France have one of their best players in our opinion by a country mile in the shape of Kevin Gourdon at number eight. This is a very exciting player and expect to see him causing all kinds of havoc among the Irish defences on Saturday. However, from there the quality drops slightly in terms of the comparison with the Irish offering. As a result it’s a French back row that is going to struggle to get much traction on Saturday against a rampant Irish challenge. Flankers Yacouba Camara and Wencelas Lauret pack plenty of power but are not nearly as effective in the kind of all out scrap that the Irish unit is so effective at, especially in the loose.

Half backs

France have some experience in the shape of scrum half Maxime Machenaud, but together with the uncapped Matthieu Jalibert at fly half they are up against one of the best, if not the best, half back partnerships in Test Rugby – Ireland’s Conor Murray and Jonathan Sexton. The Irish pair boast a combined game management skill set that is second to none, and as a result we just can’t see France being even remotely competitive here. For France’s sake we hope to be proved wrong but somehow doubt it.


Apart from France’s Remi Lamerat, we just can’t see much to really trouble Ireland here. Lamerat on his day can be an exceptional centre, but by the same token can often disappear from matches. As a result, much like the French team, we are left wondering which version will show up in Paris on Saturday. His partner Henry Chavancy has put in some solid performances with Racing 92 this season, but overall France’s offering here lacks the power and pace of their Irish opponents.

Ireland by comparison have a unit that made the world sit up and take notice in the November Test against South Africa. Robbie Henshaw is now a standard selection at centre for Irish Coach Joe Schmidt, and when paired with debutant Bundee Aki against the Springboks in November, the two were devastatingly effective. The intensely physical Aki coupled to Henshaw’s vision and pace, make for a fearsome unit and one which should effectively run rings around the French all afternoon.

Back line

It’s France’s back line which rings the alarm bells for us. There is no shortage of talent there in the shape of wingers Virimi Vakatawa and Teddy Thomas, both of whom are no strangers to the try line. However, defensively they remain a big concern for us and we have seen little in the last year to change our opinion. Add in an unproven fullback at Test level in the shape of Geoffrey Palis, and against a very slick Irish unit packing plenty of Test experience, we can’t help feeling it is going to be a very long day at the office for France here on Saturday.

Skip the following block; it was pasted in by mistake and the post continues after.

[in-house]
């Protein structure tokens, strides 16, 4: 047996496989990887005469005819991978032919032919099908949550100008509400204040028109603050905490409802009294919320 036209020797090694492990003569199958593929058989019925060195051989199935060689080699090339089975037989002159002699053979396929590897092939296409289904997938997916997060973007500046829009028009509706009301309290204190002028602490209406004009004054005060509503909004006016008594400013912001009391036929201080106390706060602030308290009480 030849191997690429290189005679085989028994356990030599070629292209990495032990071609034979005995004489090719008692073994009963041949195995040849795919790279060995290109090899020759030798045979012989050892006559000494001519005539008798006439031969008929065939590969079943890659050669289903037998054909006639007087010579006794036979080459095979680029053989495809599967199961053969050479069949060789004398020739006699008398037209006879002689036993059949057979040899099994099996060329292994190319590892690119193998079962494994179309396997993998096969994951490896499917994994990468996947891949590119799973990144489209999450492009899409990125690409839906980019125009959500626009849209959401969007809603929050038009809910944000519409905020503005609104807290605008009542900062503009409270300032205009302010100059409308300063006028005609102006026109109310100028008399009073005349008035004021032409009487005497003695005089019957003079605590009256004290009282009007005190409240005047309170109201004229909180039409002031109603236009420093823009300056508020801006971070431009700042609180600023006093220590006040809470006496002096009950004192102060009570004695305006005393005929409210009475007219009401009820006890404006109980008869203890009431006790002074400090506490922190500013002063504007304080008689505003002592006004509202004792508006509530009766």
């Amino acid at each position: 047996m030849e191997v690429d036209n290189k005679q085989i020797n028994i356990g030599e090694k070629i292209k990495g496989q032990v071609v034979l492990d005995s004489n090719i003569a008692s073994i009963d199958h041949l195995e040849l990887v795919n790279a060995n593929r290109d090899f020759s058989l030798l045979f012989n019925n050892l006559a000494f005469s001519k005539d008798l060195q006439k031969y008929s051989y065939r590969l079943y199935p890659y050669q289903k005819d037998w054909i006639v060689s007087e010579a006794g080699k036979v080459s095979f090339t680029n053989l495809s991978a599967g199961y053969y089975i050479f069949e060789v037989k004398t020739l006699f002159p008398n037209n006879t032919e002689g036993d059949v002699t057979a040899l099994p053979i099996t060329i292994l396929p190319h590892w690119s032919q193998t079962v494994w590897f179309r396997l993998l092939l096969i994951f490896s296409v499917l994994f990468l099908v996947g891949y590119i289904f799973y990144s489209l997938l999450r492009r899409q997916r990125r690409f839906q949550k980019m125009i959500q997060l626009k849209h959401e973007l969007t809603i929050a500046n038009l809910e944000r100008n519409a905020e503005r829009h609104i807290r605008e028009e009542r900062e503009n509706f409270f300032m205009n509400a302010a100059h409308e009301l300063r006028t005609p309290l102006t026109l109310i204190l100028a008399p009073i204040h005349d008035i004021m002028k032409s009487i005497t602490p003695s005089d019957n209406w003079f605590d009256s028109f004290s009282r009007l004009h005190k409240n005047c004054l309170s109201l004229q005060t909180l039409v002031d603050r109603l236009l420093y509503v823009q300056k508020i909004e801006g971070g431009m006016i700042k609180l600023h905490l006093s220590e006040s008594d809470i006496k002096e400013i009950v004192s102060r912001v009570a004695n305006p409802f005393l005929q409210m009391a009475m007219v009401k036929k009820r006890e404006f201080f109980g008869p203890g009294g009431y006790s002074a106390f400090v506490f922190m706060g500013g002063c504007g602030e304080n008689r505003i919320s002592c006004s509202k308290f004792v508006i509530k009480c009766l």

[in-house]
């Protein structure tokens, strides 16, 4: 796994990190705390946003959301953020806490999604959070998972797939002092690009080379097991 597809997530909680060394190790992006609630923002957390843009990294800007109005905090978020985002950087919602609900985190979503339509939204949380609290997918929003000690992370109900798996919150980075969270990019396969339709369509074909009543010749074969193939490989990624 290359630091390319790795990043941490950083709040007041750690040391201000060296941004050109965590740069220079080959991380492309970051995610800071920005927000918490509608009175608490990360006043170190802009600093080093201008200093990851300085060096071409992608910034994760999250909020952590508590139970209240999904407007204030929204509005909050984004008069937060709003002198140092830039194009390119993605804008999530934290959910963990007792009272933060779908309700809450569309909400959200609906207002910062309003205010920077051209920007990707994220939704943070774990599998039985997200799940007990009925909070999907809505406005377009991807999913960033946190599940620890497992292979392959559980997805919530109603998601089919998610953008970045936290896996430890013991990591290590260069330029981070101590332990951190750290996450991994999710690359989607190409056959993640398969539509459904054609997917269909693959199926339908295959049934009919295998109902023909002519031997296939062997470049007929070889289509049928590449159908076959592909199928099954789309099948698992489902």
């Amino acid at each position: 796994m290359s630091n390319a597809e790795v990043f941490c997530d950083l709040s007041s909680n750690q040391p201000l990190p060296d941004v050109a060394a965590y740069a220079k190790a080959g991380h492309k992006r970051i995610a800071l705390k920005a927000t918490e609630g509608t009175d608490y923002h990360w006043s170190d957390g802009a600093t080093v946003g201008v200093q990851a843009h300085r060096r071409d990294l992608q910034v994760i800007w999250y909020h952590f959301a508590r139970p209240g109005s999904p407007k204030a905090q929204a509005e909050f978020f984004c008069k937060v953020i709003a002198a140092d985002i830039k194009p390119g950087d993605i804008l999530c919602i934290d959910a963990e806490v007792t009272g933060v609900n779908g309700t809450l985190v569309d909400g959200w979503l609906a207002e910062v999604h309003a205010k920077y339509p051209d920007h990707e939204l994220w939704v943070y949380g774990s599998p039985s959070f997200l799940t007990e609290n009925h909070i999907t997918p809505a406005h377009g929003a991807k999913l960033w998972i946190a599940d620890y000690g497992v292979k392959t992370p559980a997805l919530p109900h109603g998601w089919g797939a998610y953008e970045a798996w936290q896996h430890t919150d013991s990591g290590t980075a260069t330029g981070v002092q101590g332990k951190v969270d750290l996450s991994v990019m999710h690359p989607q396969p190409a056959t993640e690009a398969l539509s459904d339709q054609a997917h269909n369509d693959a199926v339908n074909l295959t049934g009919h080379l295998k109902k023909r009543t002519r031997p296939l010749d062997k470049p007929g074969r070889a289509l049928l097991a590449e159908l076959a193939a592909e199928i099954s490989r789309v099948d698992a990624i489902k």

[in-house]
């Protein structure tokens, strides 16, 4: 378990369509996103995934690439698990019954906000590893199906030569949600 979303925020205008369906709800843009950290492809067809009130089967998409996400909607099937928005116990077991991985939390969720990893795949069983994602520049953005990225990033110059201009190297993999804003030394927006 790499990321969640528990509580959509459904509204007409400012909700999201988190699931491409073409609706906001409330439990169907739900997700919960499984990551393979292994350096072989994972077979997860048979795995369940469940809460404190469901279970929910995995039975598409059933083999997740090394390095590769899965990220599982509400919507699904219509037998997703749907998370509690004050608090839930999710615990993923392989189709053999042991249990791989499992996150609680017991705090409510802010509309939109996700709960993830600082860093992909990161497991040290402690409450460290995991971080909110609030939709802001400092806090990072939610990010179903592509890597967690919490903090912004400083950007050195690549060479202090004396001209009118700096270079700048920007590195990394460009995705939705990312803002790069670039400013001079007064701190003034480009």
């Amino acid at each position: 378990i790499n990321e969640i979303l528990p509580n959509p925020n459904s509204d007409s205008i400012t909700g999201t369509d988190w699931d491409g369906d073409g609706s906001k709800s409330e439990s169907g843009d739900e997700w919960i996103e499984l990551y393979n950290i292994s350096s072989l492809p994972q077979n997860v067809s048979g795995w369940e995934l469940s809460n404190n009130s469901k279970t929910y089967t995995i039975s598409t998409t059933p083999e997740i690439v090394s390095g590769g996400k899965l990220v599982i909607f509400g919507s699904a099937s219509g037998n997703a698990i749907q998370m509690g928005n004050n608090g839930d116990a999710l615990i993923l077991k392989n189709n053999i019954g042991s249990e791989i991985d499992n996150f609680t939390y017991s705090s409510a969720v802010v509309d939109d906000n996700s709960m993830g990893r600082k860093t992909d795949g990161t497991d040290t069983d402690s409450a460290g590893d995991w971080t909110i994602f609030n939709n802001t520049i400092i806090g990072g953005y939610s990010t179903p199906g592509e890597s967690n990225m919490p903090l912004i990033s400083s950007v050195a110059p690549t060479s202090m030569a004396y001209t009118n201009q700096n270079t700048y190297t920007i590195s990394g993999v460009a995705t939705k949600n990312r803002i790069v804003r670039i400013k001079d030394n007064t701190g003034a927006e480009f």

While Irish winger Jacob Stockdale may not be packing much in the way of the experience we just talked about, his blistering pace as seen in the Test against the Springboks is something which is going to cause French defenses endless headaches. There are concerns around Stockdale’s defensive abilities, but you can be sure Coach Joe Schmidt took this into account when making his selection. A lot of work no doubt has been done in the training camps leading up to the tournament. Meanwhile Rob Kearney at fullback seems to have rediscovered the form that made him European player of the year a couple of seasons ago. Keith Earls has also once more stamped his authority on the right wing position and provided he can keep his discipline is likely to be one of Ireland’s most potent strike threats on Saturday afternoon.


It’s France in France so ultimately there are always question marks as to what actually may transpire on the pitch Saturday afternoon. However, we just can’t help feeling that it is such an Irish master class taking to the field, that French Coach Jacques Brunel’s slightly cobbled together side is going to be hard pressed to turn the form books upside down. Consequently we’re handing this one to Ireland by 13 points, albeit nervously!